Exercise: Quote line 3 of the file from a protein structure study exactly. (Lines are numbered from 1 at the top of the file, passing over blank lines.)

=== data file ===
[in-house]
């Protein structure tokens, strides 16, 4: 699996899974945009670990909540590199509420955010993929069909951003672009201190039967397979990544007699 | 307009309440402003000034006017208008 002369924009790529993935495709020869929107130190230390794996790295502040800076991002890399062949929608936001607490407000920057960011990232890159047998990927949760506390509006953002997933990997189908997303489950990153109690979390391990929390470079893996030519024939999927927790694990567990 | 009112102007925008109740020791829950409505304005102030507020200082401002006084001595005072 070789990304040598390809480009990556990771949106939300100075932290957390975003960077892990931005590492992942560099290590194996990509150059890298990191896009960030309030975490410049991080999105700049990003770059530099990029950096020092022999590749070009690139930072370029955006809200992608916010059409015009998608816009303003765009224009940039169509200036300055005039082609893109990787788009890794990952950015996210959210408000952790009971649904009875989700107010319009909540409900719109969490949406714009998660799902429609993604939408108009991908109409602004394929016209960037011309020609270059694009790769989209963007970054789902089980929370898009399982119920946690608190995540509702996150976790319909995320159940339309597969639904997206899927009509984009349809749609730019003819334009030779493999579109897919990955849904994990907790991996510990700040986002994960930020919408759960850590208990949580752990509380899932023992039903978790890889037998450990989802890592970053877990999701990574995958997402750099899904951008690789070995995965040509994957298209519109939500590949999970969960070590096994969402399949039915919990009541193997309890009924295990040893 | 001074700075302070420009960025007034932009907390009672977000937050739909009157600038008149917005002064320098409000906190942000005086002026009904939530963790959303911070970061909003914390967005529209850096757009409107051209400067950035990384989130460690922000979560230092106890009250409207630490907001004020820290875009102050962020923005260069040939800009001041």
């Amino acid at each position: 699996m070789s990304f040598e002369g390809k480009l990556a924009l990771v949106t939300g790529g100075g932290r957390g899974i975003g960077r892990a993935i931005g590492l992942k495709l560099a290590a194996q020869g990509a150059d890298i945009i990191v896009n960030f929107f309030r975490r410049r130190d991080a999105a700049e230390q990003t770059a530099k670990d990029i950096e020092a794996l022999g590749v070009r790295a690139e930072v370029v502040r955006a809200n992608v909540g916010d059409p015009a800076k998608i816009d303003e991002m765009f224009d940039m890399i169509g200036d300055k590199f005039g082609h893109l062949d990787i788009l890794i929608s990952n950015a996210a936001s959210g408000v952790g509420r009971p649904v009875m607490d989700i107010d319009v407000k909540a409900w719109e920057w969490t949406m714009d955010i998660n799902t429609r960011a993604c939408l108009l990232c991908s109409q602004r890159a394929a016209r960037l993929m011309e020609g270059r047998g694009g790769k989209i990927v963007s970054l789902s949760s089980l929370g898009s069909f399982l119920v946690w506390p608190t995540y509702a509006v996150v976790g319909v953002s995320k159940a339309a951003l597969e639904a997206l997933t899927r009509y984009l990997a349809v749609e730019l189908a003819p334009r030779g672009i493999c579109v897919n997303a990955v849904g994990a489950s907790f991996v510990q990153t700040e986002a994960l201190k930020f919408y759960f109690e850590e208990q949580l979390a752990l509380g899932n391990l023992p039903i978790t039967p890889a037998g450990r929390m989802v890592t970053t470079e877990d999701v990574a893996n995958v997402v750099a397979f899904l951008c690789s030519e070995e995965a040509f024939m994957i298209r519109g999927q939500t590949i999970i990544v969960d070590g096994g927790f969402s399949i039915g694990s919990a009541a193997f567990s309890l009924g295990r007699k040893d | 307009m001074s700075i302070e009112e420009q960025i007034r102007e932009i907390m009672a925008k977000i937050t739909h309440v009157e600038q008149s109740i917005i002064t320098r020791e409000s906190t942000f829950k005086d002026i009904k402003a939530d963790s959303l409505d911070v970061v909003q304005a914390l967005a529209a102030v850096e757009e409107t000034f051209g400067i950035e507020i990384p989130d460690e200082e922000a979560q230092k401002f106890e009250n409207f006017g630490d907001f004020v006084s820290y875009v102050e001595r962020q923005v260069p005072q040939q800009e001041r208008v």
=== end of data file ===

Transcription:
């Amino acid at each position: 699996m070789s990304f040598e002369g390809k480009l990556a924009l990771v949106t939300g790529g100075g932290r957390g899974i975003g960077r892990a993935i931005g590492l992942k495709l560099a290590a194996q020869g990509a150059d890298i945009i990191v896009n960030f929107f309030r975490r410049r130190d991080a999105a700049e230390q990003t770059a530099k670990d990029i950096e020092a794996l022999g590749v070009r790295a690139e930072v370029v502040r955006a809200n992608v909540g916010d059409p015009a800076k998608i816009d303003e991002m765009f224009d940039m890399i169509g200036d300055k590199f005039g082609h893109l062949d990787i788009l890794i929608s990952n950015a996210a936001s959210g408000v952790g509420r009971p649904v009875m607490d989700i107010d319009v407000k909540a409900w719109e920057w969490t949406m714009d955010i998660n799902t429609r960011a993604c939408l108009l990232c991908s109409q602004r890159a394929a016209r960037l993929m011309e020609g270059r047998g694009g790769k989209i990927v963007s970054l789902s949760s089980l929370g898009s069909f399982l119920v946690w506390p608190t995540y509702a509006v996150v976790g319909v953002s995320k159940a339309a951003l597969e639904a997206l997933t899927r009509y984009l990997a349809v749609e730019l189908a003819p334009r030779g672009i493999c579109v897919n997303a990955v849904g994990a489950s907790f991996v510990q990153t700040e986002a994960l201190k930020f919408y759960f109690e850590e208990q949580l979390a752990l509380g899932n391990l023992p039903i978790t039967p890889a037998g450990r929390m989802v890592t970053t470079e877990d999701v990574a893996n995958v997402v750099a397979f899904l951008c690789s030519e070995e995965a040509f024939m994957i298209r519109g999927q939500t590949i999970i990544v969960d070590g096994g927790f969402s399949i039915g694990s919990a009541a193997f567990s309890l009924g295990r007699k040893d | 307009m001074s700075i302070e009112e420009q960025i007034r102007e932009i907390m009672a925008k977000i937050t739909h309440v009157e600038q008149s109740i917005i002064t320098r020791e409000s906190t942000f829950k005086d002026i009904k402003a939530d963790s959303l409505d911070v970061v909003q304005a914390l967005a529209a102030v850096e757009e409107t000034f051209g400067i950035e507020i990384p989130d460690e200082e922000a979560q230092k401002f106890e009250n409207f006017g630490d907001f004020v006084s820290y875009v102050e001595r962020q923005v260069p005072q040939q800009e001041r208008v």